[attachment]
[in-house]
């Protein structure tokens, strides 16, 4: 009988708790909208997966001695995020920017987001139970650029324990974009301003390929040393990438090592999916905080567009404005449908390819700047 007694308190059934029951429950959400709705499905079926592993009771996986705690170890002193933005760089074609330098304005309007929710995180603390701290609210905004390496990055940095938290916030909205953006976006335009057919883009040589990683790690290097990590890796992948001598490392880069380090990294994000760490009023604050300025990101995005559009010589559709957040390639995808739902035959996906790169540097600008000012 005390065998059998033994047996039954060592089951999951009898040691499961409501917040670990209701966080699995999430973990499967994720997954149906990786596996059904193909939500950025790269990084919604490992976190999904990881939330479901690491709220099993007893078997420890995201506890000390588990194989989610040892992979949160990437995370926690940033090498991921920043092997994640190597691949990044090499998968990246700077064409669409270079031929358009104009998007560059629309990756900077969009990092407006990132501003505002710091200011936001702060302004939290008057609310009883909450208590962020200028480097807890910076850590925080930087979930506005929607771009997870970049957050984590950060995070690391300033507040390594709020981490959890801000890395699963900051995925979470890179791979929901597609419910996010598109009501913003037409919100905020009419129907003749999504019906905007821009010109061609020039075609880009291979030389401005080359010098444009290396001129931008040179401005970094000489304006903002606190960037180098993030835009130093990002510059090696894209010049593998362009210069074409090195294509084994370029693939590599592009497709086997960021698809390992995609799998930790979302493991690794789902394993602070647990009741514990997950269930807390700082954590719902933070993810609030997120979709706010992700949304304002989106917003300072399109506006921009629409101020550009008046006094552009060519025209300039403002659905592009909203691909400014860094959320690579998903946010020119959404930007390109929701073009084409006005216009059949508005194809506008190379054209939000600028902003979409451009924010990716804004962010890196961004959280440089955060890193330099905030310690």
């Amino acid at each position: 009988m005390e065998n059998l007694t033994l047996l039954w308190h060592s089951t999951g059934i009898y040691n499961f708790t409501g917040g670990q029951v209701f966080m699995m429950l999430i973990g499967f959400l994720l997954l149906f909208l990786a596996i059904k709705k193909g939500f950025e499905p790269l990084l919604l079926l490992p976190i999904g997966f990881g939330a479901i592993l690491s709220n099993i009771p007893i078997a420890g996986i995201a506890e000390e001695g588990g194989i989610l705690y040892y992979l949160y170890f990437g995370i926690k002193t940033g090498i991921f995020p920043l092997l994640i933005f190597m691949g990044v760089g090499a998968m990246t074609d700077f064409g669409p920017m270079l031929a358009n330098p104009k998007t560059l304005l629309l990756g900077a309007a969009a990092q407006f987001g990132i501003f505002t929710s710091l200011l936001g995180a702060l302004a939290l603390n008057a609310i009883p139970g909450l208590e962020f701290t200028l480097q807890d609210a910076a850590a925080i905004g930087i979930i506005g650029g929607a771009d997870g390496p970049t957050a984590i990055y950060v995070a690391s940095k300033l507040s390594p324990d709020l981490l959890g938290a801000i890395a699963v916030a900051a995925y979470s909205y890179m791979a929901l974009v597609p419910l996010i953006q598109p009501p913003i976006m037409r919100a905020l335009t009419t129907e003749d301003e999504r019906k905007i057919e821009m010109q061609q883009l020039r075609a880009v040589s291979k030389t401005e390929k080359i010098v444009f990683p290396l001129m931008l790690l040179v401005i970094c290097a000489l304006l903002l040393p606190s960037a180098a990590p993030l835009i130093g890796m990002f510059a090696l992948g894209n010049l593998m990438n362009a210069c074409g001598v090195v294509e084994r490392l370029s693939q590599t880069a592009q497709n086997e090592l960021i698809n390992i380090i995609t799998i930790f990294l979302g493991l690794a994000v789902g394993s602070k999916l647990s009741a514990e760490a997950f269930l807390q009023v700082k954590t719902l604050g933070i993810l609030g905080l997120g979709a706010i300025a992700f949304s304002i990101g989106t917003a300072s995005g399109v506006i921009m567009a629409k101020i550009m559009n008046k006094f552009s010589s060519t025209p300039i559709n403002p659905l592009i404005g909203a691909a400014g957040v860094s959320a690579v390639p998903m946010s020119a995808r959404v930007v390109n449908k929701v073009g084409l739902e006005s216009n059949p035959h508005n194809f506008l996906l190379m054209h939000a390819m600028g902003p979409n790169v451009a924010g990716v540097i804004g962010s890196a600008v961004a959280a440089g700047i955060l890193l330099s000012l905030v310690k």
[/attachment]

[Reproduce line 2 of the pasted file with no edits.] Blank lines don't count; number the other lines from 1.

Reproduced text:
């Protein structure tokens, strides 16, 4: 009988708790909208997966001695995020920017987001139970650029324990974009301003390929040393990438090592999916905080567009404005449908390819700047 007694308190059934029951429950959400709705499905079926592993009771996986705690170890002193933005760089074609330098304005309007929710995180603390701290609210905004390496990055940095938290916030909205953006976006335009057919883009040589990683790690290097990590890796992948001598490392880069380090990294994000760490009023604050300025990101995005559009010589559709957040390639995808739902035959996906790169540097600008000012 005390065998059998033994047996039954060592089951999951009898040691499961409501917040670990209701966080699995999430973990499967994720997954149906990786596996059904193909939500950025790269990084919604490992976190999904990881939330479901690491709220099993007893078997420890995201506890000390588990194989989610040892992979949160990437995370926690940033090498991921920043092997994640190597691949990044090499998968990246700077064409669409270079031929358009104009998007560059629309990756900077969009990092407006990132501003505002710091200011936001702060302004939290008057609310009883909450208590962020200028480097807890910076850590925080930087979930506005929607771009997870970049957050984590950060995070690391300033507040390594709020981490959890801000890395699963900051995925979470890179791979929901597609419910996010598109009501913003037409919100905020009419129907003749999504019906905007821009010109061609020039075609880009291979030389401005080359010098444009290396001129931008040179401005970094000489304006903002606190960037180098993030835009130093990002510059090696894209010049593998362009210069074409090195294509084994370029693939590599592009497709086997960021698809390992995609799998930790979302493991690794789902394993602070647990009741514990997950269930807390700082954590719902933070993810609030997120979709706010992700949304304002989106917003300072399109506006921009629409101020550009008046006094552009060519025209300039403002659905592009909203691909400014860094959320690579998903946010020119959404930007390109929701073009084409006005216009059949508005194809506008190379054209939000600028902003979409451009924010990716804004962010890196961004959280440089955060890193330099905030310690």